THE MAPLE STREET CHAPEL
In the last three severe storms (windstorms in June 2011 & July 2010, and the "great blizzard" of February 2011), large portions of the chapel roof were torn off. As a result of the damage from the July 2010 windstorm, we had a bad leak, and water all over the Reade Room.
Research determined that the roof was last redone in 1988 with shingles that had a 20-year warranty. So the calendar also confirms that it is time to do this.
Work was begun October 10th, and completed December 14th.
The Job Itself
A wise move was to have the chimney restored - tuck-pointing and brick replacement - in coordination with this job. For one thing, tuck-pointing can be a messy job, so that mess was made on the old roofing which was then removed. Furthermore, a hydraulic lift was rented by the roofer in order to do the steeple, and even though it was needed for 3 days, the weekly rental rate was the most economical. Allowing the mason to share this lift saved the money of him having to set up an extensive scaffolding system.
The work on the roof was begun on the west side, working from south (over the Reade Room) to north. The reason for this was in order to coordinate with the mason, the work was done away from the chimney so the mason could begin work later.
Work began on the east side about October 18th, and the mason began work (and the hydraulic lift was brought in) about October 20th. The chimney was completed October 28th.
The most daunting part of this job was the steeple. It was covered with the same roofing material and must be done at this time also.. It’s not just the 110’ height, but that it is so much more of a piece-by-piece manual operation. The basic shape of the steeple is kind of an 8-point star (each of the white wood strips being a point of the star), so every single shingle has to be cut to fit and nailed on by hand. And what really threw things off was that November 2011 was one of the windiest in Chicago history. Even in a 15 MPH wind, the worker's basket on the hydraulic lift would sway up to 3', making it impossible to work, and a danger that the basket would slam into the steeple.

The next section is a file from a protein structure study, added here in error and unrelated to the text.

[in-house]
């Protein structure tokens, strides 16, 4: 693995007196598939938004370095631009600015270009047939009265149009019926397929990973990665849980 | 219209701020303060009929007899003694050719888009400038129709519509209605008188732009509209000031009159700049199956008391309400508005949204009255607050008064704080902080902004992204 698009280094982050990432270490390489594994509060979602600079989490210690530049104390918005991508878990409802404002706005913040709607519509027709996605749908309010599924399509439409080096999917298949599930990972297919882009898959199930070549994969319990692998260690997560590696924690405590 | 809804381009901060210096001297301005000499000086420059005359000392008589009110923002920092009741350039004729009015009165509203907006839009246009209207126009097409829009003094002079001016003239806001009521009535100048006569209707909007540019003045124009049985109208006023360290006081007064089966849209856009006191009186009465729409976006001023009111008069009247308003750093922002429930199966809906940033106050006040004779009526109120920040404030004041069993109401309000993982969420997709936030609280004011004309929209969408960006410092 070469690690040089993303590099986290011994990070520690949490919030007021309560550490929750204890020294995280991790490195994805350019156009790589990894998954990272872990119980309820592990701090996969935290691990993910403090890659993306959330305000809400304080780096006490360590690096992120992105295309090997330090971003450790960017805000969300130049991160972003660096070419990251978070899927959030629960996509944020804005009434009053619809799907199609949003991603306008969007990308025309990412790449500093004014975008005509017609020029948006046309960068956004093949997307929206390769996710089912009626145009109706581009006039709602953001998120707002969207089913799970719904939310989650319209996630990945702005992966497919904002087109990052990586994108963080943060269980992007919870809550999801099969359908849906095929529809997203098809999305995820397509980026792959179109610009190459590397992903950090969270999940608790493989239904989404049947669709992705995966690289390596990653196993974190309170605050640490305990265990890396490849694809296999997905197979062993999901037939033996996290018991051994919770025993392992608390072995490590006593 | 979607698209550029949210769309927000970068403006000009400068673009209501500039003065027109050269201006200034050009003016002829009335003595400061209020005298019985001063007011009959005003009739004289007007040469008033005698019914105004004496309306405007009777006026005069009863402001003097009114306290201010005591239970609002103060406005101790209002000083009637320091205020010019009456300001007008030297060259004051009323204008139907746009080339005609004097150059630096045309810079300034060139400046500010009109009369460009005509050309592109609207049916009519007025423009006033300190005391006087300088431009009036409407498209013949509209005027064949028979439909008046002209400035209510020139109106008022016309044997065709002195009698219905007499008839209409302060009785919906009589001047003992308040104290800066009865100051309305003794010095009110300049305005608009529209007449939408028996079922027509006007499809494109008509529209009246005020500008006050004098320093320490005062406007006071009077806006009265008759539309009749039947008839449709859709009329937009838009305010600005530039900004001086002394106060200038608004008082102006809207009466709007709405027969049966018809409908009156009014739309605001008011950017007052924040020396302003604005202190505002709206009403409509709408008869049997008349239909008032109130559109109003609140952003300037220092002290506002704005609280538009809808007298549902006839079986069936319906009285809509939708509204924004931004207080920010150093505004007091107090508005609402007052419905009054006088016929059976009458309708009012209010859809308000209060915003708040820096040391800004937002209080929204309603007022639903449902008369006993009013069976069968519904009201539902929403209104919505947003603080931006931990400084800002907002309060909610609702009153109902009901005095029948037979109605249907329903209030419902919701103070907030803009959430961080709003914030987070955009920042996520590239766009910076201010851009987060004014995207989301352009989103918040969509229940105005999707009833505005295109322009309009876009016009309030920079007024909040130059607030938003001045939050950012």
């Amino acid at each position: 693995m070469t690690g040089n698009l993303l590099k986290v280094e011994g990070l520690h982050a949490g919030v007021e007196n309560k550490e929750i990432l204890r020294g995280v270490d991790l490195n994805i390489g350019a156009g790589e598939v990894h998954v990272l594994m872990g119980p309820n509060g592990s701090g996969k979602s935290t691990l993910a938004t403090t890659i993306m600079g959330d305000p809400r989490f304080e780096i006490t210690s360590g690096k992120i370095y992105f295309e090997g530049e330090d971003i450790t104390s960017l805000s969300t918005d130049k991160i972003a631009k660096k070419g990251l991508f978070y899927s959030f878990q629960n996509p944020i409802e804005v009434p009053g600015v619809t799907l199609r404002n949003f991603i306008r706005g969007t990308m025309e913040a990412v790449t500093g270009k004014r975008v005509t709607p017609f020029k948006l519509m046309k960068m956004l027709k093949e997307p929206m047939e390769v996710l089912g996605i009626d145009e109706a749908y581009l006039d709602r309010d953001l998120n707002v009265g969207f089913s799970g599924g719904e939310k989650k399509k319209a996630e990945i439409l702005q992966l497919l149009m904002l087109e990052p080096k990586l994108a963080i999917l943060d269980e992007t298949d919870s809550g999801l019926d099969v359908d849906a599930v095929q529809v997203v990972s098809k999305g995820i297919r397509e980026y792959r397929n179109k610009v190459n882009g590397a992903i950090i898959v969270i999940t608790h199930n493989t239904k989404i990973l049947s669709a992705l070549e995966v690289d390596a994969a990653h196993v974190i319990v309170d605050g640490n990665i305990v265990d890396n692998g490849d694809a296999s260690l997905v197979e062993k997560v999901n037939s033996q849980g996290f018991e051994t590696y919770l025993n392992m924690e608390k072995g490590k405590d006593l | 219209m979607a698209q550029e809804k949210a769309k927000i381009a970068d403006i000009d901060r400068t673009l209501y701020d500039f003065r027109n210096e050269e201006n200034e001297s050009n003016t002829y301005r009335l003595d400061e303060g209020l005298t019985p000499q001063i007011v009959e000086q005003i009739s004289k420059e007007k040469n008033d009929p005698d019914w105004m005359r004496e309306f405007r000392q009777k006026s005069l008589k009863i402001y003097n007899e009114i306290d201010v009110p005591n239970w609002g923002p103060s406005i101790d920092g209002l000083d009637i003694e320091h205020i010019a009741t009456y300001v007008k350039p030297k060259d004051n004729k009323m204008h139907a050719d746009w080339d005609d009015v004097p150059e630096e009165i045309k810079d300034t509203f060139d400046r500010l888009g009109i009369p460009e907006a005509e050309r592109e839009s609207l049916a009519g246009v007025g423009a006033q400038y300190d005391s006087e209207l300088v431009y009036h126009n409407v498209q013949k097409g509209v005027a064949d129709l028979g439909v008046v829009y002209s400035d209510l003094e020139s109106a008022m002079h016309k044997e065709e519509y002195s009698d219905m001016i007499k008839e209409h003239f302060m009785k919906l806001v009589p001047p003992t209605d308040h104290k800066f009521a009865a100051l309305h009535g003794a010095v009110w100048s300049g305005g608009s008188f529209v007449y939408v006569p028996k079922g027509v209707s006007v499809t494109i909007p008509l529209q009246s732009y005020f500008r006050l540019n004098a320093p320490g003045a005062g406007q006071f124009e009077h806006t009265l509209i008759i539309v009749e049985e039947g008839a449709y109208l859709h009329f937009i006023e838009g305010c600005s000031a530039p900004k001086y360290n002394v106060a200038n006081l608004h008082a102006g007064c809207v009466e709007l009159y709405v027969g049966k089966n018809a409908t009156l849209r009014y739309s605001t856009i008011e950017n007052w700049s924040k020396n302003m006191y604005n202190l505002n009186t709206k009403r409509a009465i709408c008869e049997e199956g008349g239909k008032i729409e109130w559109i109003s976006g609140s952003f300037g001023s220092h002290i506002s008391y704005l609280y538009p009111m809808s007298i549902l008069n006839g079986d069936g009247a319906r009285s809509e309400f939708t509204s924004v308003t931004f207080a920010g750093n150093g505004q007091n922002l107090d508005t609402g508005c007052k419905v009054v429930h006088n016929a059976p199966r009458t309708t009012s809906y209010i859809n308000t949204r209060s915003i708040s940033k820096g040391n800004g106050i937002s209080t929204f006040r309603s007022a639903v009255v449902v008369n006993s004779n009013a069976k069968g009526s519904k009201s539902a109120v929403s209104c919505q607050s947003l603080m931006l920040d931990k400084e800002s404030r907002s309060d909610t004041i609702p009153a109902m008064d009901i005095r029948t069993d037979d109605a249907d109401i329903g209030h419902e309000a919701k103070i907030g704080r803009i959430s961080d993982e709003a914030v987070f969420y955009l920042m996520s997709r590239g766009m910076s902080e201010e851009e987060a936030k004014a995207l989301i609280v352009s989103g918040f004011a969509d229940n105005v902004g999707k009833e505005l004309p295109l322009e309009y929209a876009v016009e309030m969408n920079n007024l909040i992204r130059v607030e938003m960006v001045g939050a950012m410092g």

Here is a section of the steeple with the old
One pro-active thing we did was covering those white wood strips with metal. This will greatly reduce the cost of painting the building in the future, because the greatest working height will be reduced from 110’ to 70’, so a smaller hydraulic lift can be used. (The exposed surface of the cross is fiberglass, so that already does not need painting.)
We will also used “architectural shingles” which more closely resemble the wood shakes that originally covered the roof. We will use so-called “lifetime” shingles. We don’t believe for one second that there is such a thing as roofing that lasts that long, but practically speaking, we might be able to expect the roof to last 50 years (instead of 20 like the last one).
So while this is a huge and costly project, it is one that most of us will never face again in our lifetimes, and will return the chapel to a more authentic look.